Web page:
Christopher Brooks – Hydrologist. Brooks is a arid desert water specialist. He blogs at Watering The Desert. He covers desert issues and the City of Tucson’s rain water harvesting effort.
Bruce Gungle, a 24 year Tucson resident with a professional background in atmospheric science including lightening strike analysis and rain fall. Gungle serves on the Pima County planning commission which worked recently to implement the SWIP which would implement put to a $30k per house impact fee for developments on the western edge of Tucson city limits.
Vince’s position as water resources coordinator for Diamond Ventures, Inc. includes working with the company’s development and wet utility divisions on water planning and policy issues. He was appointed to the Citizens Water Advisory Committee by Ward 4 Council Member Shirley Scott and sits on both Conservation & Education and Finance Subcommittees. Vince’s involvement as a member of the West University Neighborhood Association includes volunteer support of the Community Food Bank and assistance with neighborhood planning efforts. His professional affiliations include Urban Land Institute and American Planning Association. Vince is a native Tucsonan whose family has lived in the region for over 100 years.
Bob Cook – Author and contributor to Sustainable Tucson. Cook As a sustainability advocate, he served on the City of Tucson’s Cost of Growth Task Force; contributed to the early development of Civano-Tucson’s Solar Village as past-chair of the Tucson-Pima Metropolitan Energy Commission; promoted multi-modal transportation and transitoriented development as Treasurer of the 2003 Citizens Transportation
Initiative ballot measure; co-founded Sustainable Tucson in 2006, a community-building and advocacy
organization promoting regional sustainability; and currently serves on the Pima County Planning & Zoning Commission, Bob co- authored two books in 1975 on environmental planning and renewable energy development; graduated with distinction in economics from the University of Arizona.
He has been involved in neighborhood and environmental issues for the last 13 years. Rob helped found several local neighborhood and environmental organizations and served onthe boards of several local non-profit organizations. He remains active in the Sierra Club, Center for Environmental Connections, Environmental Justice Action Group and theGem and Jewelry Arts Academy.
Rob has also served on several policy-making committees dealing with neighborhood issues, open space and the environment. Some of these are the Tumamoc Area Plan Update Committee; Pima County Planning and Zoning Commission Subcommittee on Environmental Ordinances; Pima County Open Space Acquisition Review Committee; and Steering Committee for the Sonoran Desert Conservation Plan. He was also on the City of Tucson Board of Adjustment for eight years.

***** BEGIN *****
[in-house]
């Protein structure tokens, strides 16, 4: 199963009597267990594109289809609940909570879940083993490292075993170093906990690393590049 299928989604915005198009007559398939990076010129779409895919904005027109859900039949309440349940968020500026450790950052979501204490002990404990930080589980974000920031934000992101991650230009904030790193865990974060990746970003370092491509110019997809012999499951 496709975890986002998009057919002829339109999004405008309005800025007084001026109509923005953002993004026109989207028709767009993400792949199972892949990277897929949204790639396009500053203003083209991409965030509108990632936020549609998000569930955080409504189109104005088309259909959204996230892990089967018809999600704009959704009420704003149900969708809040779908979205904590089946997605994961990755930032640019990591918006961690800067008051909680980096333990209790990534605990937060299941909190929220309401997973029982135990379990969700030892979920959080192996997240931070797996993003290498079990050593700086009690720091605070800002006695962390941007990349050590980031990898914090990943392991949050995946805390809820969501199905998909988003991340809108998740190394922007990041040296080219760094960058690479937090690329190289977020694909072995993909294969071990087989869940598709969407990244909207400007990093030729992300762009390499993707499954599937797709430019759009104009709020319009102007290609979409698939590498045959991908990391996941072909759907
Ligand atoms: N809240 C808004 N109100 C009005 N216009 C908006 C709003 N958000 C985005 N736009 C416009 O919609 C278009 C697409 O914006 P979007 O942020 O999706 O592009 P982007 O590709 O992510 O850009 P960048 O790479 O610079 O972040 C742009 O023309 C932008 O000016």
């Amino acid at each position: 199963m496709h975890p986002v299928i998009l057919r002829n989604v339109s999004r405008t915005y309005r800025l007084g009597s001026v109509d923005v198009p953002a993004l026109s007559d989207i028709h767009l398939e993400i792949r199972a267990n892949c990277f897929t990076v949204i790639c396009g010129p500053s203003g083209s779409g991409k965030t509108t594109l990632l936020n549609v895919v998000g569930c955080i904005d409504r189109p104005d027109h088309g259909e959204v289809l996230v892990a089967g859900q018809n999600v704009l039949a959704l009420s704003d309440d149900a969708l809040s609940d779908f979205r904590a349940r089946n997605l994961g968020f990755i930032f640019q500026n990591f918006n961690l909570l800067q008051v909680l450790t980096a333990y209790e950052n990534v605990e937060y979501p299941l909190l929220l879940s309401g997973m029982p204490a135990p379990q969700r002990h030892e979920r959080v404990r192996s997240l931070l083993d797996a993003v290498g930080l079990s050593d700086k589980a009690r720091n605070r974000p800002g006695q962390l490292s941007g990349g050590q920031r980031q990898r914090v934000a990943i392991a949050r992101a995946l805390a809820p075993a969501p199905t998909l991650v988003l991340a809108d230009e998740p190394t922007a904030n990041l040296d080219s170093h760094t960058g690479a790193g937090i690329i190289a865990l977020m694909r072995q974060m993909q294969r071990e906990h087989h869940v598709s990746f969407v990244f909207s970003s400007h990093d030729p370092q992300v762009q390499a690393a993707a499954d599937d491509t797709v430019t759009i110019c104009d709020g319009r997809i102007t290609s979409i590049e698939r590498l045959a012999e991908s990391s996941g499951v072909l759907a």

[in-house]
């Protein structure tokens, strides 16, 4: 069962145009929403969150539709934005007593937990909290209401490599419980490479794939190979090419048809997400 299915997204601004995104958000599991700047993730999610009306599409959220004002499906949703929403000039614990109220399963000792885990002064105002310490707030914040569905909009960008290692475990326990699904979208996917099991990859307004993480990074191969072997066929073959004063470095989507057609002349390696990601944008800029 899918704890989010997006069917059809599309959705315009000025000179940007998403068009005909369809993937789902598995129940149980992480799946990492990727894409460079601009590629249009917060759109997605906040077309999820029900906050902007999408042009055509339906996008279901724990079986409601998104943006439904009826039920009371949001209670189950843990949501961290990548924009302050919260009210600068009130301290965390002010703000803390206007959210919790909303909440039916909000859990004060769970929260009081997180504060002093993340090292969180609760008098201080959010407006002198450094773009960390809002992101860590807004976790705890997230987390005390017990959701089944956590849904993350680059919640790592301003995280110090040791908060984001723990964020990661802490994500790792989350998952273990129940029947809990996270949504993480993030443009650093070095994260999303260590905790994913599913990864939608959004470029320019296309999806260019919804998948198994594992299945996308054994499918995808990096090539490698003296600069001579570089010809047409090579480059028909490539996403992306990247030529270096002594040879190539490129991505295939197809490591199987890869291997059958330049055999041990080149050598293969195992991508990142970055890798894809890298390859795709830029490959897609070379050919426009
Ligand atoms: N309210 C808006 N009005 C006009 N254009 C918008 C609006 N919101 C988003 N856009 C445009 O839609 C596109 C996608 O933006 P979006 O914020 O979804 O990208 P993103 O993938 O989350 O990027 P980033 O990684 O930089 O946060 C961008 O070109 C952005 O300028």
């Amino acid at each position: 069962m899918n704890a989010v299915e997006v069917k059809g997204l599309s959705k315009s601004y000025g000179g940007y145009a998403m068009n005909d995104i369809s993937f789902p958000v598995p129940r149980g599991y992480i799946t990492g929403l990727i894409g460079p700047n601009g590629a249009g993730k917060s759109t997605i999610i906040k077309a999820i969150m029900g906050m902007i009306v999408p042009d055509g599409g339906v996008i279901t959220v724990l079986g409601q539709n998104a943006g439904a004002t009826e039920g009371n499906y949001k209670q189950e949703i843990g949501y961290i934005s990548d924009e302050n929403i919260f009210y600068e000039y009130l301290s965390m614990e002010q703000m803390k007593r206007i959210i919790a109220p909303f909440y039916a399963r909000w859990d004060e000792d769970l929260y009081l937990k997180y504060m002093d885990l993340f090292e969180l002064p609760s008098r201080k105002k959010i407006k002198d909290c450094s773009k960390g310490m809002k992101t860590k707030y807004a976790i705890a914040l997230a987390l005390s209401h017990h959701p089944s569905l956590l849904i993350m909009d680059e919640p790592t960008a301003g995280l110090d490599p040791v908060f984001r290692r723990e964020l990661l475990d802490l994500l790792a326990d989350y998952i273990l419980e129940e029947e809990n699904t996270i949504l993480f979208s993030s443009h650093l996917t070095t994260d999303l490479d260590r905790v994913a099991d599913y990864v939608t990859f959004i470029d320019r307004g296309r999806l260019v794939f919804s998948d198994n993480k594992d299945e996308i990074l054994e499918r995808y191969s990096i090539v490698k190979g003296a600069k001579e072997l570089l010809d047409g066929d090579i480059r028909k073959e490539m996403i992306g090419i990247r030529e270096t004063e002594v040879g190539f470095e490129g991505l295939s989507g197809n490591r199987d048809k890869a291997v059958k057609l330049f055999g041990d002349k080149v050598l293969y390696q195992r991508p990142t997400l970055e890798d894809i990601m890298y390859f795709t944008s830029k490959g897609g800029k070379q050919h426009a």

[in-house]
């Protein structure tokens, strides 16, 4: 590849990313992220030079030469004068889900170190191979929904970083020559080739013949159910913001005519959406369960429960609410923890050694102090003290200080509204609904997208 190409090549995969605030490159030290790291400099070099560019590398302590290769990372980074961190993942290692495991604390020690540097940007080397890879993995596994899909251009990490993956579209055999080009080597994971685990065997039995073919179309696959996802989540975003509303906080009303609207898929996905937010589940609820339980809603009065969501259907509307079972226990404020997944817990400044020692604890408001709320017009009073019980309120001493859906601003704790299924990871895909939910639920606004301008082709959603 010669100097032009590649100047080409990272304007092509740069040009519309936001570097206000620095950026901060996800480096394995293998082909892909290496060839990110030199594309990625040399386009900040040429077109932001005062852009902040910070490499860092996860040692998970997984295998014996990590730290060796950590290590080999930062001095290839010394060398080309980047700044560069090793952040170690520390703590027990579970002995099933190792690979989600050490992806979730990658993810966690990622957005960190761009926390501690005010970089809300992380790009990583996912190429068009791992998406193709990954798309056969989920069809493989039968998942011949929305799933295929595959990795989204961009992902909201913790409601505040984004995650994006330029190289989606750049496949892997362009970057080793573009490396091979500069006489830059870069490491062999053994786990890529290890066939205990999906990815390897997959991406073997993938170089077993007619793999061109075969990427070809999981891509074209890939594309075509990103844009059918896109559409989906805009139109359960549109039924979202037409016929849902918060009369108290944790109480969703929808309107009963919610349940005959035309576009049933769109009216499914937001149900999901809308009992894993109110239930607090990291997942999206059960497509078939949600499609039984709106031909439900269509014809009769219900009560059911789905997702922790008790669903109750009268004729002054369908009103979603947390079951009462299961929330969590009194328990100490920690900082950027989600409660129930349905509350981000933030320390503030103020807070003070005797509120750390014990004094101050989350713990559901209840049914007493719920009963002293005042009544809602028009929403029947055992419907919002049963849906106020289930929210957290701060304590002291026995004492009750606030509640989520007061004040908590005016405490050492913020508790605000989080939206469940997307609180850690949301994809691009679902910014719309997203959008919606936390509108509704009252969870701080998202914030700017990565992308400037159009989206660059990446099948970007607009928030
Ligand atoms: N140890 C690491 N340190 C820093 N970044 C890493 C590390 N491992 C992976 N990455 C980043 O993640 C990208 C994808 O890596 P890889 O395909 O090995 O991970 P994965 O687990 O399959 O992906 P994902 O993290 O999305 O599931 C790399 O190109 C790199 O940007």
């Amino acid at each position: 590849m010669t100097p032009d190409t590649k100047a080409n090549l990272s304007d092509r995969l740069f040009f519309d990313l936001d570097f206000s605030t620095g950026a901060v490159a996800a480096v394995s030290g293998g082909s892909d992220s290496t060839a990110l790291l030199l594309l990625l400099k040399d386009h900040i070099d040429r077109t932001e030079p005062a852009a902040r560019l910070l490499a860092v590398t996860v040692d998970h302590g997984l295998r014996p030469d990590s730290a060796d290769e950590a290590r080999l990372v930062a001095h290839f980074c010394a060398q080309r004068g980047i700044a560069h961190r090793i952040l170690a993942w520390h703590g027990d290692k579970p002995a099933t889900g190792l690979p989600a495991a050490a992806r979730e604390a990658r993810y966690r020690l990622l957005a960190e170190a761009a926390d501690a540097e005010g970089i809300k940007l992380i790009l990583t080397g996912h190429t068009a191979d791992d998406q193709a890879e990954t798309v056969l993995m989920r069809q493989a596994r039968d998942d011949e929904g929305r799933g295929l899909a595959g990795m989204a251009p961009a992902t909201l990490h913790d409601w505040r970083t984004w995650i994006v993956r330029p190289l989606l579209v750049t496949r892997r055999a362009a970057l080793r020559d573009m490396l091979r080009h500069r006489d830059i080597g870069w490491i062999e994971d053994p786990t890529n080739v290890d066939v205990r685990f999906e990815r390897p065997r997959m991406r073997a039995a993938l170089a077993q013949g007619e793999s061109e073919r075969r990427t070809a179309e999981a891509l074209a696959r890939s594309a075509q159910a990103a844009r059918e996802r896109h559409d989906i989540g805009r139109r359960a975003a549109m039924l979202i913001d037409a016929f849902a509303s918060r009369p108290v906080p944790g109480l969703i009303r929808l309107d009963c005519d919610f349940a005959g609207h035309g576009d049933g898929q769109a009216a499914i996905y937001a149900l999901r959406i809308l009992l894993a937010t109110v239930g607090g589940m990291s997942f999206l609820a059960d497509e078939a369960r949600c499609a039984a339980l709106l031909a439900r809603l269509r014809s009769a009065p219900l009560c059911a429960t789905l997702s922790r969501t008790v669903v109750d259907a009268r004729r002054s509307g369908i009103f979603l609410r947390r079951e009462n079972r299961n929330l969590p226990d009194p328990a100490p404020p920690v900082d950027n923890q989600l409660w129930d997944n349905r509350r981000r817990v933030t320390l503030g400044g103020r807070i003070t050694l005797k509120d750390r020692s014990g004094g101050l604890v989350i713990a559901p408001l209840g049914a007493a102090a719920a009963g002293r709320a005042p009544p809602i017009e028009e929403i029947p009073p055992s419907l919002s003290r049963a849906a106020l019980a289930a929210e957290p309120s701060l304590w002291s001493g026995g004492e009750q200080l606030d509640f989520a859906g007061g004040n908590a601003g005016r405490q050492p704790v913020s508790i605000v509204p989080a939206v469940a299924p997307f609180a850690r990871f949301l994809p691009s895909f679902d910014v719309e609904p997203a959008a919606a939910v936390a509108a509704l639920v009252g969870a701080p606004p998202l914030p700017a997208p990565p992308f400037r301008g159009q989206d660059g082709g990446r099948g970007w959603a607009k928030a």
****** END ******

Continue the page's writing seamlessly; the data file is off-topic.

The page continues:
Tina Lee – Tina has been appointed to various commissions Water commissions in the City of Tucson from Ward 3 and Ward 2. As an environmental consultant, she specialized in resolving regulatory compliance issues under the Clean Water Act, National Environmental Policy Act, and National Pollutant Discharge Elimination System program for public and private sector clients.
Joseph Maher, Jr. holds a Bachelor of Architecture degree from the University of Arizona and established his own architectural business in 1983. His credentials reflect a comprehensive diversity of master planning, site and building analysis and feasibility studies along with the diverse and exciting concepts of creating user friendly, functionally cost as well as energy efficiently designed sustainable architecture of all types including Solar & Environmental Homes and additions.
Bonnie Poulos, a research scientist at the UofA studying shrimp farming. Paulos has weighed in on numerous Tucson and Pima County issues relating to planning, billboard lights and much more. Pima County Planning and Zoning Commission; 2002 to present
Neighborhood Infill Coalition; 2002 to present
Campus Farm Neighborhood Association; 1983 to present
Aravaipa Canyon Ecosystem Management Plan Citizen Advisory Committee, 2006
Cost of Growth Task Force for COT General Plan; Sept. 2000 to January 2001
City of Tucson (COT) Planning Commission; 1998-2001
Tucson Regional Transportation Coalition; 1993-1995
Pima County Comprehensive Plan Citizen Advisory Committee for the
Southeast-Rincon area; 1991-1992
COT Storm Water Management Study Citizen Advisory Committee; 1988-1994
COT Citizen Transportation Advisory Committee; 1986-1992
North side Area Plan Citizen Advisory Committee; 1986-1987
Pima County Deputy Registrar; 1984-1992
Mark R. Stratton the director or Metro Water which operates in the north west portion of Pima County as an independent water district. In digging in a bit looks like the regional water story started to take shape back in 2005. Councilwoman Scott stumbled across documents that showed that Tucson Water’s director Dave Modeer (now the head of the states CAP) was going from water department to water department to test the waters on a regional water supplier. Pima County waste water wasn’t mentioned in the original discussions.